Wyatt Employment Law Report


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New NLRB Election Statistics Reveal Union Weakness

By George J. Miller

It has been one year since the National Labor Relations Board’s so-called “ambush” or “quickie” election rule went into effect. According to the Board, the rule was “designed to remove unnecessary barriers to the fair and expeditious resolution of representation cases” and “streamline” the process.  In simpler terms, it was intended to speed up the process, something which organized labor and its supporters wanted so that employers would have less time to campaign before the election or, in the jaundiced view of organized labor, less time to intimidate voters.  Organized labor contended that the old process favored employers and was unfair, and that the new rule was needed to “level the playing field.”

Last week, the NLRB released data about the effects of the new rule.  As expected, the process is much faster.  In cases in which unions filed the election petition, the median number of days between the date of the filing of the election petition and the date of the election fell from 38 days in the preceding year (April 2014 to April 2015) to 24 days in the past year (April 2015 to April 2016).  This is a 37% reduction.  In cases in which the unions and employers entered into Continue reading


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McDonald’s Loses Another Round at the NLRB

By George J. Miller

McDonald'sWebsiteOn March 17th, the National Labor Relations Board (NLRB) issued another decision unfavorable to McDonald’s USA and certain McDonald’s franchisees. This was the Board’s fifth decision in this massive case, in which the unions and the Board’s General Counsel are trying to prove that McDonald’s and its franchisees are a joint employer of the franchisees’ employees, and McDonald’s is therefore responsible for any unfair labor practices of its franchisees. In the latest development, a two member majority of a three member NLRB panel agreed with an administrative law judge’s decision to severely limit the scope of documents which McDonald’s could subpoena from the unions and other non-party organizations which had assisted the unions in their efforts against McDonald’s.

The labor unions, which are the charging parties, are the Service Employees International Union (SEIU), Fast Food Workers Committee, Pennsylvania Workers Organizing Committee (a project of the Fast Food Workers Committee), Workers Organizing Committee of Chicago, Los Angeles Organizing Committee, and Western Workers Organizing Committee.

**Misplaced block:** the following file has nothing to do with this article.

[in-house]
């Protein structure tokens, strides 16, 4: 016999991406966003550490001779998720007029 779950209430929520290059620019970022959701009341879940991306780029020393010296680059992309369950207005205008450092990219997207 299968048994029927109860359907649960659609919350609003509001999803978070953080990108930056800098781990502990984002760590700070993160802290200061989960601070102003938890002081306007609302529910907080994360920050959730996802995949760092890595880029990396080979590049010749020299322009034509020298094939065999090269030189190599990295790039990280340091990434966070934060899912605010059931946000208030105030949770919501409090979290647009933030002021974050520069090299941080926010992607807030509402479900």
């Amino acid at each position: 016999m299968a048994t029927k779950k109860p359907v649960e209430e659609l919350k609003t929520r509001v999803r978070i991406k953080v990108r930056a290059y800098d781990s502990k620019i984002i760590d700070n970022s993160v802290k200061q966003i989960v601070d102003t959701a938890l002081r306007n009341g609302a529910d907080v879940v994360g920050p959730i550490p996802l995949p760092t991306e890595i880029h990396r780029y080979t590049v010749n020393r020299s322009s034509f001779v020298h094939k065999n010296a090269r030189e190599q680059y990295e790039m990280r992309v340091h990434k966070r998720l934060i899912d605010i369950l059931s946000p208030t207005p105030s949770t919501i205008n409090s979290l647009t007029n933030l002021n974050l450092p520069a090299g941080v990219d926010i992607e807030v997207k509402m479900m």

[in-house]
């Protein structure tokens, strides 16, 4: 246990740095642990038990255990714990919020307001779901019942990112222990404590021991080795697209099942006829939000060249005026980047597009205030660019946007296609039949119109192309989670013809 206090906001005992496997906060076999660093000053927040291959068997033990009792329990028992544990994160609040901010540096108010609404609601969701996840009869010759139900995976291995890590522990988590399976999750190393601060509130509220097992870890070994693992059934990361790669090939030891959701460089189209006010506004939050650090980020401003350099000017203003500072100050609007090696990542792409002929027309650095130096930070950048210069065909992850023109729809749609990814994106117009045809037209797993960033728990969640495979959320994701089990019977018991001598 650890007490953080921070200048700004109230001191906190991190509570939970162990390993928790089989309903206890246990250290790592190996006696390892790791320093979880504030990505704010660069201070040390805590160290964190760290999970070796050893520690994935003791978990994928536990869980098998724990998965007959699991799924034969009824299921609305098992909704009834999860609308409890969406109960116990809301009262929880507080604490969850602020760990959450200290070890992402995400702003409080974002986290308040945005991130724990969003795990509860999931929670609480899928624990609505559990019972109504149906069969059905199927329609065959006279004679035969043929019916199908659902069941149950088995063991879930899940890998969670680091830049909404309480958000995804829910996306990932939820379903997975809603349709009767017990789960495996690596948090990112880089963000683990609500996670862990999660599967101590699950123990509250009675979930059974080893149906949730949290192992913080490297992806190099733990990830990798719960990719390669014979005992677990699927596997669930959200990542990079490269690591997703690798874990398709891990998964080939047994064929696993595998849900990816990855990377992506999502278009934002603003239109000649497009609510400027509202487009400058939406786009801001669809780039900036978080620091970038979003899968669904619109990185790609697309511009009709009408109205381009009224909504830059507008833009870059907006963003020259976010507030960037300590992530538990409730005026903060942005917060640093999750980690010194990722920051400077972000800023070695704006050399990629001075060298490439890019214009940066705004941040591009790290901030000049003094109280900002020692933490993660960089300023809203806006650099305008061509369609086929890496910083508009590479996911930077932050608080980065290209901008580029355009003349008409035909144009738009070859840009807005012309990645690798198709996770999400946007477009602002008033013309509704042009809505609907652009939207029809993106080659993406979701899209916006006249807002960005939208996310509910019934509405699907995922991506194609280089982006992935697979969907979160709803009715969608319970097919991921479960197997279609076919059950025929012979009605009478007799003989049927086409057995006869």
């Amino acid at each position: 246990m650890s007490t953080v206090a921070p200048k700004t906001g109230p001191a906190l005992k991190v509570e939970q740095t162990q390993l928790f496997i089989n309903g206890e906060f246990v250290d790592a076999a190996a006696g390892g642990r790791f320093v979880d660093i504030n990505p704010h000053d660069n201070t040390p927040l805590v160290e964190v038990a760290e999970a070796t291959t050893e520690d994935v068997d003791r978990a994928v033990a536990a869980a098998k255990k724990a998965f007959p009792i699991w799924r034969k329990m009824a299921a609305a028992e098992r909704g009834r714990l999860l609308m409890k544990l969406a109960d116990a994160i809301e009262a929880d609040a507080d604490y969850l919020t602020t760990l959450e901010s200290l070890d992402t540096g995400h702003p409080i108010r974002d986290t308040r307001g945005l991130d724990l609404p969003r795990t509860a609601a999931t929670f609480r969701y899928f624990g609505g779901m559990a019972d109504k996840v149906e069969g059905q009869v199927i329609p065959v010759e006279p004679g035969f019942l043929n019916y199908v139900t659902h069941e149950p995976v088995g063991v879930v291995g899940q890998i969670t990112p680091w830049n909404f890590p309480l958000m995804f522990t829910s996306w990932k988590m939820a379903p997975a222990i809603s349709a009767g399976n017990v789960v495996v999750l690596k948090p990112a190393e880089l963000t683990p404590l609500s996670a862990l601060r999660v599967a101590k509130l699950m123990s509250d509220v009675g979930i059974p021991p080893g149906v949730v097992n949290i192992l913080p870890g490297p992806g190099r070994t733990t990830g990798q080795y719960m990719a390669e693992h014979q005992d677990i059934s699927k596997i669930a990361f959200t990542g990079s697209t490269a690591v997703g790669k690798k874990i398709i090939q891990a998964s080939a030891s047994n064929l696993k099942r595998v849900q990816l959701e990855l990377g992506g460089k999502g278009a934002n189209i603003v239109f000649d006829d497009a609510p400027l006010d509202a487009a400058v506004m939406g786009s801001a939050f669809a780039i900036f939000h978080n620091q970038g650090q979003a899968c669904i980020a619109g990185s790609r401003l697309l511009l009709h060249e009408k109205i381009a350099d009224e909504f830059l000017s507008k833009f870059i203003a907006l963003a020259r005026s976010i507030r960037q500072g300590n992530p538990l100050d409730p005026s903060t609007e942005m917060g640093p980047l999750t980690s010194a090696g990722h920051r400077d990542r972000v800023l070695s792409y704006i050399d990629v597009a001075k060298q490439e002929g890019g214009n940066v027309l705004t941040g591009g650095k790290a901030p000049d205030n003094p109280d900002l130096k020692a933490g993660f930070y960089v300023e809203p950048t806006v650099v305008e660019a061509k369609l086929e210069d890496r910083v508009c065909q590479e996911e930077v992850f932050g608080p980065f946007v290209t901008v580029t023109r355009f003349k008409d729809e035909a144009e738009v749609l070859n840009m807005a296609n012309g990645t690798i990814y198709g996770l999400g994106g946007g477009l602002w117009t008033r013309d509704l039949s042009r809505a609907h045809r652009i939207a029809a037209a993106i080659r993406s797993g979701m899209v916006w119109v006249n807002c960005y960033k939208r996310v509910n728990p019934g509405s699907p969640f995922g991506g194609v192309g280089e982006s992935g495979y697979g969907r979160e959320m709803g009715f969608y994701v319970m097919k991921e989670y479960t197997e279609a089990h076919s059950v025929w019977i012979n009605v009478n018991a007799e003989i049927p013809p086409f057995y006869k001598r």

The non-party organizations which received McDonald’s subpoenas are: Mintz Group, LLC, and LR Hodges & Associates, Ltd., both private investigative firms hired by the SEIU’s law firm; Berlin Rosen, Ltd., a firm specializing in public affairs and strategic communications; and New York Communities for Change, Inc., a nonprofit advocacy organization which Continue reading


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New Data Confirms Fears about NLRB “Ambush” Election Rule

By George J. Miller

When the National Labor Relations Board implemented its new union election rule in April of this year, the prediction was that the new procedure would shorten the time between the date of the filing of the election petition and the date of the election, something which labor unions and their supporters favored but which the business community opposed.  Those who opposed it referred to it as the “ambush” election rule.  Well, the prediction was correct.  In a recent newsletter, “Democracy at Work,” Region 9 of the NLRB reported that from October 2014 through April 2015, the median number of days between the filing of the petition and the date of the election was 41 days, while between May 2015 and early September 2015, after the new rule went into effect, the number had dropped to 24.5 days.  This is more than two full workweeks less for unions and employers to campaign, which gives unions an advantage, since they have been actively organizing employees—often without the employer’s knowledge–since well before the election petition is filed.  Experts who have studied union elections report that the outcome is usually determined by the one-third of employees who are undecided at the outset.  Twenty four days is not much time to educate employees about all of the issues in a campaign, some of which are common to all campaigns and some of which are specific to each campaign.  The reduced time available to campaign means that non-union employers will need to be more proactive in their efforts to remain non-union and not wait until a campaign gets started, when it could be too late.